There are about 40 species of the birds of prey classed as falcons, with examples being several species of kestrel. Falcons differ from hawks and eagles in that they kill their prey with their beaks, as opposed to their talons. Famously, falcons swoop down on their prey at great speed. Peregrine falcons have been clocked at well over 200 miles per hour, making them the fastest-moving creatures on the planet.

53 Popular pops : PEPSIS

Pepsi has used many, many slogans over the years. The slogans range from “The Choice of a New Generation” featuring Michael Jackson in the eighties and nineties, to the original “Twice as Much for a Nickel” that ran from 1939 to 1950.

56 Longtime hockey star Kovalchuk : ILYA

Ilya Kovalchuk is a Russian-born hockey player who turned out for the Atlanta Thrashers and New Jersey Devils of the National Hockey League. Kovalchuk returned to his homeland in 2013, and signed a contract with SKA Saint Petersburg of the Kontinental Hockey League (KHL) that covers Europe and Asia.

73 Santa-tracking org. : NORAD

The North American Defense Command (NORAD) isn’t just a US operation but is a cooperative arrangement between Canada and the United States. The two countries entered into an agreement to establish NORAD in 1958, mainly due to the concern that there would be little or no warning of a missile attack from the Soviet Union that came over the North Pole. NORAD also tracks Santa Claus coming from the North Pole every Christmas, and these days publishes Santa’s location on Christmas Eve on its website. The tracking of Santa started into 1955 when a local Sears store placed an advertisement in a Colorado Springs newspaper with a phone number that could be used to call Santa Claus. The newspaper accidentally printed the number for the Continental Air Defense Command (a precursor to NORAD). The officer on duty instructed his staff to give all children who called a “current location” for Santa. Today, NORAD gets about 120,000 phone queries about Santa’s location every year, and the website gets about 20 million visitors.

81 Award-winning film set in Tehran : ARGO

“Argo” is a 2012 movie that is based on the true story of the rescue of six diplomats hiding out during the 1979 Iran hostage crisis. The film was directed by and stars Ben Affleck and is produced by Grant Heslov and George Clooney, the same pair who produced the excellent “Good Night, and Good Luck”. I highly recommend “Argo”, although I found the scenes of religious fervor to be very frightening …

83 Bishop’s headgear : MITER

A miter (also “mitre”) is a traditional headdress worn by bishops in some Christian traditions. The term “miter” comes from a Greek word for “headband, turban”.

92 TV character who said “Time to hit the hay … oh, I forgot, I ate it!” : MR ED

The sitcom “Mister Ed” first aired in 1961 and ran for almost five years. It was a very successful show (and even made it to Ireland!). Mister Ed, the talking horse, was a palomino that had the real name of Bamboo Harvester. Mister Ed’s “voice” was that of actor Allan “Rocky” Lane, a star of a lot of B-movie westerns from the forties and fifties. In the show, Mister Ed would only talk to the lead (human) character Wilbur, played by Alan Young, leading to some hilarious situations. Mister Ed had a stunt double and stand-in for the show, another horse called Pumpkin. Pumpkin later made frequent appearances on the show “Green Acres”.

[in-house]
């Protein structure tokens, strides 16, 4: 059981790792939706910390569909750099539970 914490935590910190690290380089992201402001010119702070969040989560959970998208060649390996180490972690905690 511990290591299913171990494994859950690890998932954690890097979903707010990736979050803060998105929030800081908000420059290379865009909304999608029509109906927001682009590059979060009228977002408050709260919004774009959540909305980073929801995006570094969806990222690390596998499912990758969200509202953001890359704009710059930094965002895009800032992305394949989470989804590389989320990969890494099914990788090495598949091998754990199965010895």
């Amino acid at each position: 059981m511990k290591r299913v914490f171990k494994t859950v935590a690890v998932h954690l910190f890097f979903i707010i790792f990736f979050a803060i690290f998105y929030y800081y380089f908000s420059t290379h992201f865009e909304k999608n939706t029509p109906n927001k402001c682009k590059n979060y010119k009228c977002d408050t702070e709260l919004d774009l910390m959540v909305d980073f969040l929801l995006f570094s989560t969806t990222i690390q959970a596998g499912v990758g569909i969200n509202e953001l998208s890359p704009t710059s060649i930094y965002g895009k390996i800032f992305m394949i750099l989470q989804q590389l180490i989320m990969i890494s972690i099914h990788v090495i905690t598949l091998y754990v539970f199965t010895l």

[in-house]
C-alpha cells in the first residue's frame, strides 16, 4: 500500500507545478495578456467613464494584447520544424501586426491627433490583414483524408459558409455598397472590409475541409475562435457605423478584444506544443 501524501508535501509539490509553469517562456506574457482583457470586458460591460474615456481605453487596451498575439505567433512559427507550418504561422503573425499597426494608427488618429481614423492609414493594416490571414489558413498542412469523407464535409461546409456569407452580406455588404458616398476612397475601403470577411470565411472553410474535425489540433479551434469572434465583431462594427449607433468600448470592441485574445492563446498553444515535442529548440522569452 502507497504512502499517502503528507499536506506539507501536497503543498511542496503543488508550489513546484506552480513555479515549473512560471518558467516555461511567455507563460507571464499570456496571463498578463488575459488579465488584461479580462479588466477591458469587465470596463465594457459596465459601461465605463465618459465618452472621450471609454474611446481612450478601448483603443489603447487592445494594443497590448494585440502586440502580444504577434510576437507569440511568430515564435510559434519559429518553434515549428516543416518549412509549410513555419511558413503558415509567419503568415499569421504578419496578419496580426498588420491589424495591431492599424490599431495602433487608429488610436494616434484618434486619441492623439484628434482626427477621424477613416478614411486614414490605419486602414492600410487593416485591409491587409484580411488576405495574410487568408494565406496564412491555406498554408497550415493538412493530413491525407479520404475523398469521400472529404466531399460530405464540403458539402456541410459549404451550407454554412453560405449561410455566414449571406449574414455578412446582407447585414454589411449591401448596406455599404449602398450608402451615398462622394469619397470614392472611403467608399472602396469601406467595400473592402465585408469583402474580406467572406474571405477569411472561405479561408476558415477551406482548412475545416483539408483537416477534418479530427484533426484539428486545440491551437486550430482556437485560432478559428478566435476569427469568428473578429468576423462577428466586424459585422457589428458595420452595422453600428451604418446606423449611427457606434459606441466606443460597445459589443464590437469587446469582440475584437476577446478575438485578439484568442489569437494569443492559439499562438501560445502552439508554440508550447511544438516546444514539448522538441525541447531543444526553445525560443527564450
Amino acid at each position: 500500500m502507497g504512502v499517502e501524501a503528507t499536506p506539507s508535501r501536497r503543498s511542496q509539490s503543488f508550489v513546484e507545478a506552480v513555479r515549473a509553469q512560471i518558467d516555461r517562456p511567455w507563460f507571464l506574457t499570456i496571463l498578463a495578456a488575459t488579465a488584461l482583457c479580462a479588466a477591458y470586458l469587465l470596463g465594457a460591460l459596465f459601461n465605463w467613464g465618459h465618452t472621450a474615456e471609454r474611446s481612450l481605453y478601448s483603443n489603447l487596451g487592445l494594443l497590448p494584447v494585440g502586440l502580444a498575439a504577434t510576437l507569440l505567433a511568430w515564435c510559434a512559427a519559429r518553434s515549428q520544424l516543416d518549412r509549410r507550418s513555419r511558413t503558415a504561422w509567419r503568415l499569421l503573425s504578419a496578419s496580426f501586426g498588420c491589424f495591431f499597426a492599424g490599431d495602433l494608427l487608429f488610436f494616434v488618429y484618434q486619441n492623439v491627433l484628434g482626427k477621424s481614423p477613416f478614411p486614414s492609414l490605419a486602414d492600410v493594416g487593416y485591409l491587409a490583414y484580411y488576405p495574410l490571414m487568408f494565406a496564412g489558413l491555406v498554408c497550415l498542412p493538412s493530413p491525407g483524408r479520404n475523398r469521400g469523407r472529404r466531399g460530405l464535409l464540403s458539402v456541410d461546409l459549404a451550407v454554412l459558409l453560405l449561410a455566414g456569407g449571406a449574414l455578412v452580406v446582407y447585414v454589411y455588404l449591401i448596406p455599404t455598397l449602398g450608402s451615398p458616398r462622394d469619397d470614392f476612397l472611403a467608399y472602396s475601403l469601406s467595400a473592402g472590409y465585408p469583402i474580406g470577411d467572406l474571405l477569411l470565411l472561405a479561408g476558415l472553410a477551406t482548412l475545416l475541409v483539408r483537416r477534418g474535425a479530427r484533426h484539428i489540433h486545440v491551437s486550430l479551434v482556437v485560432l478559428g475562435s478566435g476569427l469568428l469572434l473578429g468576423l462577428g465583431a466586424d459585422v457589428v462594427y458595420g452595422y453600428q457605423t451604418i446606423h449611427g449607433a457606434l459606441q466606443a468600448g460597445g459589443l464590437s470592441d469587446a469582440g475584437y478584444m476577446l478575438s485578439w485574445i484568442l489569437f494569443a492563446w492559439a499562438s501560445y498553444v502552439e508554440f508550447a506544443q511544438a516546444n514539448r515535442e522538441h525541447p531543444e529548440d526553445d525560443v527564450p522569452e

93 Old auto with its founder’s monogram : REO

Ransom Eli Olds was a pioneer in the automotive industry, and the founder of the Oldsmobile and REO brands. Olds introduced the first modern “stationary” assembly line (Henry Ford’s famous innovation was the “moving” assembly line). As a result, it can be argued that the Oldsmobile Curved Dash was the first mass-produced, low-priced automobile, rather than Ford’s Model T.

97 Opposite of “avant” : APRES

In French, “avant” (before) comes ahead of “après” (after).

102 Mashed potatoes, on a Thanksgiving plate? : GRAVY TERRAIN (from “gravy train”)

The original “riders of the gravy train” were railroad men in the 1920s who were assigned a run that had good pay and little work. Since then, the phrase “gravy train” has come to mean any job that is easy and pays well. The term “gravy” had been slang for easy money since about 1900.

107 Instrument heard in Spanish folk music : CASTANET

Castanets are hand-held percussion instruments associated most notably with Spanish music. We tend to think of castanets being used in the flamenco style of dance, but in fact this is rarely the case. The name “castanets” comes from “castaña”, the Spanish word for “chestnut”, which they resemble.

112 Food brand whose sales boomed after the premiere of “Stranger Things” : EGGO

“Stranger Things” is a sci-fi horror TV show made for Netflix that aired its first season in 2016. I don’t do horror, and so haven’t seen it …

114 “When We Were Young” singer : ADELE

“Adele” is the stage name of English singer Adele Adkins. Adele’s debut album is “19”, named after the age she was during the album’s production. Her second album was even more successful than the first. Called “21”, the second album was released three years after the first, when Adele was three years older. Her third studio album “25”, released in 2015, broke the first-week sales records in both the UK and the US.

116 Fourth-quarter meltdown at an N.B.A. game in Oklahoma City? : THUNDER COLLAPSE (from “thunderclaps”)